Saturday, February 21

Housing as a place to live

Yesterday, I attended a panel discussion with a couple of real estate developers explaining how their careers are impacted by the current economic climate. The easy answer is "big," but they were gracious enough to fill in the details a bit. One little insight they shared jumped out at me right away. I'll paraphrase:

In a weak housing market, buyers are looking less for a commodity to invest in and more for a home they want to live in.

I think this little morsel is pretty profound, and it may point to a silver lining to all of this that bodes well for compact development.

One of the things a large market has to do to properly function is package information into units that can be effectively compared across the whole line of products. When housing is treated as a market commodity, first and foremost, it's value is determined by how it looks on a spreadsheet. What is the gross square footage? Acreage of the estate? How many bedrooms are there? The quantity is accentuated and the particular quality and intangible livability falls to the wayside. This is a common complaint we've all heard. You know, "they don't build them like they used to."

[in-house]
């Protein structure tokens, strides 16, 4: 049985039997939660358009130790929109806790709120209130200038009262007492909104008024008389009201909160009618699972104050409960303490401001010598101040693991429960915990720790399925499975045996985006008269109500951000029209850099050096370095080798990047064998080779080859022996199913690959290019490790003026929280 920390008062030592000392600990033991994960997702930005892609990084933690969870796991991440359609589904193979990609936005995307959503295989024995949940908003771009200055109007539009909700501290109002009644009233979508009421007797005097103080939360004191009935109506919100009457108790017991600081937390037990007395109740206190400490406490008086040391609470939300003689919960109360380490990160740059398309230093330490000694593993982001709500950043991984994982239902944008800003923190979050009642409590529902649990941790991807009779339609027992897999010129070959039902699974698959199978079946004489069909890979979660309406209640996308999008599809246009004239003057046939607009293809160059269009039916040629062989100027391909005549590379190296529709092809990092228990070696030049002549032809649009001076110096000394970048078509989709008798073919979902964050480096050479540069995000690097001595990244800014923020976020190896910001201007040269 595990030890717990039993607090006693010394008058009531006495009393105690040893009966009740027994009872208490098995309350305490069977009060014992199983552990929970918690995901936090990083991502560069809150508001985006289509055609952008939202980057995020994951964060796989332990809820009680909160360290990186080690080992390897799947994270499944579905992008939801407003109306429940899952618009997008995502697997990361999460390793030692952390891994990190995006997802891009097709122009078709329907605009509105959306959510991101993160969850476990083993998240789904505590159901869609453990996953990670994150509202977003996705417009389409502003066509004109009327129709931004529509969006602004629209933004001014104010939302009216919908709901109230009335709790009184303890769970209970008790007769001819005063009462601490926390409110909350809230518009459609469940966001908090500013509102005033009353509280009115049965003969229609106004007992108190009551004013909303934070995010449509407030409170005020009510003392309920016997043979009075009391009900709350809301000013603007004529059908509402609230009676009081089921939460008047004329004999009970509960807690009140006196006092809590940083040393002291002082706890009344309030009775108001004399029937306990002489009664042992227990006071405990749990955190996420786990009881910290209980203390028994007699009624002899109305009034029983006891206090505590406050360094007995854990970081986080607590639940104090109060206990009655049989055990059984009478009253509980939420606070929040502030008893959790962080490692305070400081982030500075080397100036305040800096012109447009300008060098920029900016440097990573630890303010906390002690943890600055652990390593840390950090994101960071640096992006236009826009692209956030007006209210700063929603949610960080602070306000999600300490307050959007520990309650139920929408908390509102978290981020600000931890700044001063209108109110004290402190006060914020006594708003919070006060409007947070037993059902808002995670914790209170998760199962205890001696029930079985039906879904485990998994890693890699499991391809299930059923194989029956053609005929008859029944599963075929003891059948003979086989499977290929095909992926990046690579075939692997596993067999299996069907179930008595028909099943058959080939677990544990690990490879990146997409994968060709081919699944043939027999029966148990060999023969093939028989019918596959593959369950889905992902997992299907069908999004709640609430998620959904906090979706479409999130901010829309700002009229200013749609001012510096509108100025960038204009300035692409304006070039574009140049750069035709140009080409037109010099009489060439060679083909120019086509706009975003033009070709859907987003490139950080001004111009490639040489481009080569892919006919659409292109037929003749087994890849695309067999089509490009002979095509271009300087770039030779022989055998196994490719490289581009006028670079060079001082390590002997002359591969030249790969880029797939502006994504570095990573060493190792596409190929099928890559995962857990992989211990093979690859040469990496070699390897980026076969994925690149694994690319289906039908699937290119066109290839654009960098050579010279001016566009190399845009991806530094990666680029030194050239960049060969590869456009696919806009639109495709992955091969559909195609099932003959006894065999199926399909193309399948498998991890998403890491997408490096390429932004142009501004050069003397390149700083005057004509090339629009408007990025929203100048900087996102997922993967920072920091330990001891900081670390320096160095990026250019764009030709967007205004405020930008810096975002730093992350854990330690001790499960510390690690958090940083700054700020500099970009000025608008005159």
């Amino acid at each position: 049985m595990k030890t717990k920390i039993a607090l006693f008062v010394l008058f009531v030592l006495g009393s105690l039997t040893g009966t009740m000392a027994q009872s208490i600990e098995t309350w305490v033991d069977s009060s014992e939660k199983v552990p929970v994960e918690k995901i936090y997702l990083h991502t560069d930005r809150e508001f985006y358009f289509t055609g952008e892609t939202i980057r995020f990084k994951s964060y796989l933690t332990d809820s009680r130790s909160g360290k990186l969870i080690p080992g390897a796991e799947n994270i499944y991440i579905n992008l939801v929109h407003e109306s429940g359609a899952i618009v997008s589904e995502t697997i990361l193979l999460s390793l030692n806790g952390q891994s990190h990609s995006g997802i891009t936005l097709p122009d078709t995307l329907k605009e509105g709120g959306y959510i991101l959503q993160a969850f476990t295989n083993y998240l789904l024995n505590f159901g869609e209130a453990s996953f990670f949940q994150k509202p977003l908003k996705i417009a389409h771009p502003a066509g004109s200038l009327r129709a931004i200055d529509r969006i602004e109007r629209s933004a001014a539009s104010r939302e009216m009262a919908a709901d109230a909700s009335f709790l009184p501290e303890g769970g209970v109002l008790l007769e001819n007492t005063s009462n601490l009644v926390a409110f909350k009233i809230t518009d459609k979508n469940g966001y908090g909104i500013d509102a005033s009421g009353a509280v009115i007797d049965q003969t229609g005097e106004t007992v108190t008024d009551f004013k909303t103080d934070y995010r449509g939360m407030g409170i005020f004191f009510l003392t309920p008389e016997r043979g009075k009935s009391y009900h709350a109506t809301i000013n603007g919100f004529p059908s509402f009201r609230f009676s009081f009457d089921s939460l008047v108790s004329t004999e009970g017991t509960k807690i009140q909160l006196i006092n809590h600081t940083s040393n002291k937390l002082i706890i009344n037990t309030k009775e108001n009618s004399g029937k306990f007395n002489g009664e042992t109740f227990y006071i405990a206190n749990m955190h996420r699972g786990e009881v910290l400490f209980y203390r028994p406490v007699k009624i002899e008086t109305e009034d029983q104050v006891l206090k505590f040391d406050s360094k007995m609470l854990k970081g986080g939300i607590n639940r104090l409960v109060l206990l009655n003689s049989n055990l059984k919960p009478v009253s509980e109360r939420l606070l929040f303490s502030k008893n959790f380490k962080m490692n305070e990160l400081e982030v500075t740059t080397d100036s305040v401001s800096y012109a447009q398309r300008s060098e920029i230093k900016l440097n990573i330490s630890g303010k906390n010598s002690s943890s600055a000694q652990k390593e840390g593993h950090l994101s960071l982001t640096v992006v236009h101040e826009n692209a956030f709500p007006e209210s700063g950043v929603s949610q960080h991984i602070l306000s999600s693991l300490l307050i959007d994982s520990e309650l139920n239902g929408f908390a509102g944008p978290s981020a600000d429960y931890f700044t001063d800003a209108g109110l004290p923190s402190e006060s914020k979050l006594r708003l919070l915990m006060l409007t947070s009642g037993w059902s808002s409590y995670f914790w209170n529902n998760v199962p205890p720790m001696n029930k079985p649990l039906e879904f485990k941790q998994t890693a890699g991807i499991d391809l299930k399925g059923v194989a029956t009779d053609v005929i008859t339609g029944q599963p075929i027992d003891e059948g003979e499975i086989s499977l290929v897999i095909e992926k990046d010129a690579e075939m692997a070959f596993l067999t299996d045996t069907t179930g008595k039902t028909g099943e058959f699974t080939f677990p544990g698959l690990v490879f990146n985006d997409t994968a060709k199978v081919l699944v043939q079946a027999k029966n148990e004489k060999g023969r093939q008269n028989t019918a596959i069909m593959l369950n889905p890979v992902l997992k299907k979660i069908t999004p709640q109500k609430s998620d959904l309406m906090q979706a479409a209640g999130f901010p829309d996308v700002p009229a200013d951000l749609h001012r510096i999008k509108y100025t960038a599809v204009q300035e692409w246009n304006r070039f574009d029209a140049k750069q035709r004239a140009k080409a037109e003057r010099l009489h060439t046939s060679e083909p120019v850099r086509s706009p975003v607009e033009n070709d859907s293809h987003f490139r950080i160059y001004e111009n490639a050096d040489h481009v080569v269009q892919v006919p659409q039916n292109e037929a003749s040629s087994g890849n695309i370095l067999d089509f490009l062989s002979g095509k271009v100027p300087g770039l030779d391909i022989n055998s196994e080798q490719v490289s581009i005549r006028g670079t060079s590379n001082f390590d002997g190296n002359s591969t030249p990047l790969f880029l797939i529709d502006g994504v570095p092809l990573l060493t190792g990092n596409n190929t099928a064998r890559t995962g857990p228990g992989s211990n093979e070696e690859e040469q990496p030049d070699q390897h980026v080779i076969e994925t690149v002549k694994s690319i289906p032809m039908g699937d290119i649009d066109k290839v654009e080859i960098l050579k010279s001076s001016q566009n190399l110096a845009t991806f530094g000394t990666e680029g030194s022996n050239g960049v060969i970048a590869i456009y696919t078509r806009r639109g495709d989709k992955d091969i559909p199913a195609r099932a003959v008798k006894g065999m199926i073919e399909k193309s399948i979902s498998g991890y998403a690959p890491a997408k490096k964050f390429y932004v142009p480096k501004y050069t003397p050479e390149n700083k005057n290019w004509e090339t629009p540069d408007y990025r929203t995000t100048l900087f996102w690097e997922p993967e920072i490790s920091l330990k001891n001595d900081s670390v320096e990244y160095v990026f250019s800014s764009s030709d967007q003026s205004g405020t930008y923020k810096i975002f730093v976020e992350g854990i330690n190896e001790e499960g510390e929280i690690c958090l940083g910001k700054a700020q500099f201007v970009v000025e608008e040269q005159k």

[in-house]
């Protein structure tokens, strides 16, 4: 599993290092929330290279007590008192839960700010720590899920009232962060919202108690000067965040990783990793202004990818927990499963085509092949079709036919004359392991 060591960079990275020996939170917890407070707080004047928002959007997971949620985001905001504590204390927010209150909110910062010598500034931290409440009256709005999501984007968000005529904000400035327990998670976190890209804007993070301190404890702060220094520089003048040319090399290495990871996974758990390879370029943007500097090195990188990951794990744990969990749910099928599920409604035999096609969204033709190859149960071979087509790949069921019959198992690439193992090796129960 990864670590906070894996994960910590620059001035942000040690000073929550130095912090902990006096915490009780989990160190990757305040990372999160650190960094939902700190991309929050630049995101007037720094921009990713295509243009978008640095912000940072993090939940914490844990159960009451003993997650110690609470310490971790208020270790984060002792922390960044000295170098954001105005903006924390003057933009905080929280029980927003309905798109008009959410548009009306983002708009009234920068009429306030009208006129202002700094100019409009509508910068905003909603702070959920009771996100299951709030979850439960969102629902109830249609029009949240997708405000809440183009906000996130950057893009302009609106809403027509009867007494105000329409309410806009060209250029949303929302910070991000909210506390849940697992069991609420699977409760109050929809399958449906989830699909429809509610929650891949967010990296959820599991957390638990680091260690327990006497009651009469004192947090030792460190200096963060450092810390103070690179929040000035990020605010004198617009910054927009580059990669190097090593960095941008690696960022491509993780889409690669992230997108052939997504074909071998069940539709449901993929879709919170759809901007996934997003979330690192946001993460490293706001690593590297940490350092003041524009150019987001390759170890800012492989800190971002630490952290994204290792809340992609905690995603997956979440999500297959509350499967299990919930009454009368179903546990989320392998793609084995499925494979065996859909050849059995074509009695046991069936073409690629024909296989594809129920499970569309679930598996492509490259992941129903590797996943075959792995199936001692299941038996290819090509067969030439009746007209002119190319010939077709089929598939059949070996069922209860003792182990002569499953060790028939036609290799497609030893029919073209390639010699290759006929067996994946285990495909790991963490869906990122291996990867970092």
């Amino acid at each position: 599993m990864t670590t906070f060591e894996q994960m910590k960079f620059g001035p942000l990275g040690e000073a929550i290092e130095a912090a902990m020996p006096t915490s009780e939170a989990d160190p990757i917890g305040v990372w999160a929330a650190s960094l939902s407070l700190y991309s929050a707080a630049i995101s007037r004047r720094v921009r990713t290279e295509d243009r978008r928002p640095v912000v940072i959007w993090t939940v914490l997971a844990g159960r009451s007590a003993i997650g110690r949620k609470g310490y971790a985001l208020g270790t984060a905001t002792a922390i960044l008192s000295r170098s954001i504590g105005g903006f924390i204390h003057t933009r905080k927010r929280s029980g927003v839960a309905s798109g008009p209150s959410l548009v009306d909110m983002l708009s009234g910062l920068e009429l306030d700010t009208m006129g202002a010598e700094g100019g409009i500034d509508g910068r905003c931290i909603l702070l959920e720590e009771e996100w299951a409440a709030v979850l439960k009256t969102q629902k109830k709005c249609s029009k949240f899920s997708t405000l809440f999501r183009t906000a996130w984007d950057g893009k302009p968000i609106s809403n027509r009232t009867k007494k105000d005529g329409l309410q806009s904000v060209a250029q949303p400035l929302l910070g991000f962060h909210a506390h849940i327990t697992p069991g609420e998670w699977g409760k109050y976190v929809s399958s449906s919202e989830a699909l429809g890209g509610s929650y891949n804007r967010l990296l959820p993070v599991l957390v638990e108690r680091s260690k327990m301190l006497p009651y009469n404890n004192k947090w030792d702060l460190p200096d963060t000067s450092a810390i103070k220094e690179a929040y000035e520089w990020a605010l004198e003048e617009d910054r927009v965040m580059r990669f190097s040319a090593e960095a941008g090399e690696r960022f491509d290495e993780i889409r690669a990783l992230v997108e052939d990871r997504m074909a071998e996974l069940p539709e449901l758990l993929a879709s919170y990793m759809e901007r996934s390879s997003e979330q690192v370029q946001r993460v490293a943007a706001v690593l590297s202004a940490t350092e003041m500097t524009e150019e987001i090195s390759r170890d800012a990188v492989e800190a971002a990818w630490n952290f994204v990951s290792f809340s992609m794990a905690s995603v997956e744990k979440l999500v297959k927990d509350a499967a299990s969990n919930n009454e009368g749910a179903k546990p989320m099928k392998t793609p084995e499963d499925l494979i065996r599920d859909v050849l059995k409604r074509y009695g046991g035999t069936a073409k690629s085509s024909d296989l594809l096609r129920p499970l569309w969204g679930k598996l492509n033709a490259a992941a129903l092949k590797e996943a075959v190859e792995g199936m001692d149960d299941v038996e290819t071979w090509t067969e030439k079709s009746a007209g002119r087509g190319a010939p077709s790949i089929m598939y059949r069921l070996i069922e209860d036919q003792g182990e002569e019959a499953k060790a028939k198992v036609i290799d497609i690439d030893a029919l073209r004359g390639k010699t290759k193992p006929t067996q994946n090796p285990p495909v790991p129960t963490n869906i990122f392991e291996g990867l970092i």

Sometimes we jump to the conclusion that the proliferation of Mcmansions dotting the landscape meant that this is how people wanted to live in the 90's, but it's just as likely that this is simply how buyers, developers and financial institutions felt they could reasonably expect a good rate of return on their investment. There is a difference between these two propositions.

Chris Leinberger has been insisting for a while that the supply of walkable urban housing is out of whack with the demand. Maybe a chastened and sane housing market, one that places value according to homeowners actual preferences, will start to right the situation.

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